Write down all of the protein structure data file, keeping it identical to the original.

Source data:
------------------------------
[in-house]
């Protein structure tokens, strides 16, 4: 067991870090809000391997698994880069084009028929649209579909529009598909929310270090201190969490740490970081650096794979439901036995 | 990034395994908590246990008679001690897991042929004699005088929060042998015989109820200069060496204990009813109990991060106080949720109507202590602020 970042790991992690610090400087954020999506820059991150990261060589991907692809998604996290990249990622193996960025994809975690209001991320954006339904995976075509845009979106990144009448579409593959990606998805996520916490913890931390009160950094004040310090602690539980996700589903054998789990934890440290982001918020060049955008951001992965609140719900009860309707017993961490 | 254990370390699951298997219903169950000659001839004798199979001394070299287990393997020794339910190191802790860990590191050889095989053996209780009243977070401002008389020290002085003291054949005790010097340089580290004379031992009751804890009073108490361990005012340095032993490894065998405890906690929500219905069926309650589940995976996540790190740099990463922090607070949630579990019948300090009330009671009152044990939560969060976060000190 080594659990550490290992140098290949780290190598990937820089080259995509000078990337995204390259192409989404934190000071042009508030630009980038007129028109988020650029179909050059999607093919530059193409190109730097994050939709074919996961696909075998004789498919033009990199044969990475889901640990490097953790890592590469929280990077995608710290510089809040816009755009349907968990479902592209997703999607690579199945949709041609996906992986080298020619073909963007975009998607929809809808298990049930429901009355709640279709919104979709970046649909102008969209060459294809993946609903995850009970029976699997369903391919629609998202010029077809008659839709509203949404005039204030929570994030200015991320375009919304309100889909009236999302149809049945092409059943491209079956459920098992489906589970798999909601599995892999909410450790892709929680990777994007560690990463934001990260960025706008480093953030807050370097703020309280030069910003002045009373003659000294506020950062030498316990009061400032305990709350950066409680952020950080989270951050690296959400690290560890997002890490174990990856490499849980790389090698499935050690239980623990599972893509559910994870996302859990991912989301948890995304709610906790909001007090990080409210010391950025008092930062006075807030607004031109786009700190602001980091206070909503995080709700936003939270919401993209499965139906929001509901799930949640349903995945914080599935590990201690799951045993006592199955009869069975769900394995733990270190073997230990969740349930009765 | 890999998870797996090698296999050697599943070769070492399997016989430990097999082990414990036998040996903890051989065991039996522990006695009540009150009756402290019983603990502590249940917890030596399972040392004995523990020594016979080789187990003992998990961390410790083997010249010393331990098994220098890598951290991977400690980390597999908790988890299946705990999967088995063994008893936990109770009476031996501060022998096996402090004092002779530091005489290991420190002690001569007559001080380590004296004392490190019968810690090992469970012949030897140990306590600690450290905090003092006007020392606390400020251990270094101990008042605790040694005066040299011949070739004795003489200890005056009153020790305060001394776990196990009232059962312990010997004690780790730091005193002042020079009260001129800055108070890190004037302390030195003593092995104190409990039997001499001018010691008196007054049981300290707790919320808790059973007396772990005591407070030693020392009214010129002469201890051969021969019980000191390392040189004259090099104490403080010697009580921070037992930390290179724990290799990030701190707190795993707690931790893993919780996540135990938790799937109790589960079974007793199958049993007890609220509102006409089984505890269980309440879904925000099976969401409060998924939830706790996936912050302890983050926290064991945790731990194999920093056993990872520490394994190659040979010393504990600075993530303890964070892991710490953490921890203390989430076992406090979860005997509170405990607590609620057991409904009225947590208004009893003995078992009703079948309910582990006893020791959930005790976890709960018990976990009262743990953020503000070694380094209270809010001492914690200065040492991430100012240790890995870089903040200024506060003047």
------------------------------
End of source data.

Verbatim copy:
[in-house]
């Protein structure tokens, strides 16, 4: 067991870090809000391997698994880069084009028929649209579909529009598909929310270090201190969490740490970081650096794979439901036995 | 990034395994908590246990008679001690897991042929004699005088929060042998015989109820200069060496204990009813109990991060106080949720109507202590602020 970042790991992690610090400087954020999506820059991150990261060589991907692809998604996290990249990622193996960025994809975690209001991320954006339904995976075509845009979106990144009448579409593959990606998805996520916490913890931390009160950094004040310090602690539980996700589903054998789990934890440290982001918020060049955008951001992965609140719900009860309707017993961490 | 254990370390699951298997219903169950000659001839004798199979001394070299287990393997020794339910190191802790860990590191050889095989053996209780009243977070401002008389020290002085003291054949005790010097340089580290004379031992009751804890009073108490361990005012340095032993490894065998405890906690929500219905069926309650589940995976996540790190740099990463922090607070949630579990019948300090009330009671009152044990939560969060976060000190 080594659990550490290992140098290949780290190598990937820089080259995509000078990337995204390259192409989404934190000071042009508030630009980038007129028109988020650029179909050059999607093919530059193409190109730097994050939709074919996961696909075998004789498919033009990199044969990475889901640990490097953790890592590469929280990077995608710290510089809040816009755009349907968990479902592209997703999607690579199945949709041609996906992986080298020619073909963007975009998607929809809808298990049930429901009355709640279709919104979709970046649909102008969209060459294809993946609903995850009970029976699997369903391919629609998202010029077809008659839709509203949404005039204030929570994030200015991320375009919304309100889909009236999302149809049945092409059943491209079956459920098992489906589970798999909601599995892999909410450790892709929680990777994007560690990463934001990260960025706008480093953030807050370097703020309280030069910003002045009373003659000294506020950062030498316990009061400032305990709350950066409680952020950080989270951050690296959400690290560890997002890490174990990856490499849980790389090698499935050690239980623990599972893509559910994870996302859990991912989301948890995304709610906790909001007090990080409210010391950025008092930062006075807030607004031109786009700190602001980091206070909503995080709700936003939270919401993209499965139906929001509901799930949640349903995945914080599935590990201690799951045993006592199955009869069975769900394995733990270190073997230990969740349930009765 | 890999998870797996090698296999050697599943070769070492399997016989430990097999082990414990036998040996903890051989065991039996522990006695009540009150009756402290019983603990502590249940917890030596399972040392004995523990020594016979080789187990003992998990961390410790083997010249010393331990098994220098890598951290991977400690980390597999908790988890299946705990999967088995063994008893936990109770009476031996501060022998096996402090004092002779530091005489290991420190002690001569007559001080380590004296004392490190019968810690090992469970012949030897140990306590600690450290905090003092006007020392606390400020251990270094101990008042605790040694005066040299011949070739004795003489200890005056009153020790305060001394776990196990009232059962312990010997004690780790730091005193002042020079009260001129800055108070890190004037302390030195003593092995104190409990039997001499001018010691008196007054049981300290707790919320808790059973007396772990005591407070030693020392009214010129002469201890051969021969019980000191390392040189004259090099104490403080010697009580921070037992930390290179724990290799990030701190707190795993707690931790893993919780996540135990938790799937109790589960079974007793199958049993007890609220509102006409089984505890269980309440879904925000099976969401409060998924939830706790996936912050302890983050926290064991945790731990194999920093056993990872520490394994190659040979010393504990600075993530303890964070892991710490953490921890203390989430076992406090979860005997509170405990607590609620057991409904009225947590208004009893003995078992009703079948309910582990006893020791959930005790976890709960018990976990009262743990953020503000070694380094209270809010001492914690200065040492991430100012240790890995870089903040200024506060003047």